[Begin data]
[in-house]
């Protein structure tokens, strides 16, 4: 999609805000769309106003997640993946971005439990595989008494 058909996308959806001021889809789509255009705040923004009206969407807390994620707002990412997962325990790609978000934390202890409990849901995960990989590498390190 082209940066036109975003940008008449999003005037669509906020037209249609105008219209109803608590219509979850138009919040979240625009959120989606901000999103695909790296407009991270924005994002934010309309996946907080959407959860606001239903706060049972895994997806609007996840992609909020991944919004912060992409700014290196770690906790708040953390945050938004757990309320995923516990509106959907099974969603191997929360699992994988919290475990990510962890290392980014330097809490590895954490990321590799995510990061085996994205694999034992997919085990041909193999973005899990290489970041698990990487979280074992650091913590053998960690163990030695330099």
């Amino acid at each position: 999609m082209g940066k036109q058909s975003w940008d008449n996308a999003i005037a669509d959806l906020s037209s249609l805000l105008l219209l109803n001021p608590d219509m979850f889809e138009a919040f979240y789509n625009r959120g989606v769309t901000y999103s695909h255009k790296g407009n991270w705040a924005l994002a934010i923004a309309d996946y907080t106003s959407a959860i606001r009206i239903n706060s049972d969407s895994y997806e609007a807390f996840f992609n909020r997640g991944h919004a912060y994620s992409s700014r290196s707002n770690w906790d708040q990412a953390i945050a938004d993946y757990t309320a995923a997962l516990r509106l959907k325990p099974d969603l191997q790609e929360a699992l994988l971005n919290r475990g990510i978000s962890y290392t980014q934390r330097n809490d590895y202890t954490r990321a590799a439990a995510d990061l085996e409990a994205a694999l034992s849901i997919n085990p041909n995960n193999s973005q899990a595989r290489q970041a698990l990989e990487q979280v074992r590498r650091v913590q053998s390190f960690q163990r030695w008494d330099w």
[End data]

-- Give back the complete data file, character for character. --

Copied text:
[in-house]
């Protein structure tokens, strides 16, 4: 999609805000769309106003997640993946971005439990595989008494 058909996308959806001021889809789509255009705040923004009206969407807390994620707002990412997962325990790609978000934390202890409990849901995960990989590498390190 082209940066036109975003940008008449999003005037669509906020037209249609105008219209109803608590219509979850138009919040979240625009959120989606901000999103695909790296407009991270924005994002934010309309996946907080959407959860606001239903706060049972895994997806609007996840992609909020991944919004912060992409700014290196770690906790708040953390945050938004757990309320995923516990509106959907099974969603191997929360699992994988919290475990990510962890290392980014330097809490590895954490990321590799995510990061085996994205694999034992997919085990041909193999973005899990290489970041698990990487979280074992650091913590053998960690163990030695330099």
């Amino acid at each position: 999609m082209g940066k036109q058909s975003w940008d008449n996308a999003i005037a669509d959806l906020s037209s249609l805000l105008l219209l109803n001021p608590d219509m979850f889809e138009a919040f979240y789509n625009r959120g989606v769309t901000y999103s695909h255009k790296g407009n991270w705040a924005l994002a934010i923004a309309d996946y907080t106003s959407a959860i606001r009206i239903n706060s049972d969407s895994y997806e609007a807390f996840f992609n909020r997640g991944h919004a912060y994620s992409s700014r290196s707002n770690w906790d708040q990412a953390i945050a938004d993946y757990t309320a995923a997962l516990r509106l959907k325990p099974d969603l191997q790609e929360a699992l994988l971005n919290r475990g990510i978000s962890y290392t980014q934390r330097n809490d590895y202890t954490r990321a590799a439990a995510d990061l085996e409990a994205a694999l034992s849901i997919n085990p041909n995960n193999s973005q899990a595989r290489q970041a698990l990989e990487q979280v074992r590498r650091v913590q053998s390190f960690q163990r030695w008494d330099w």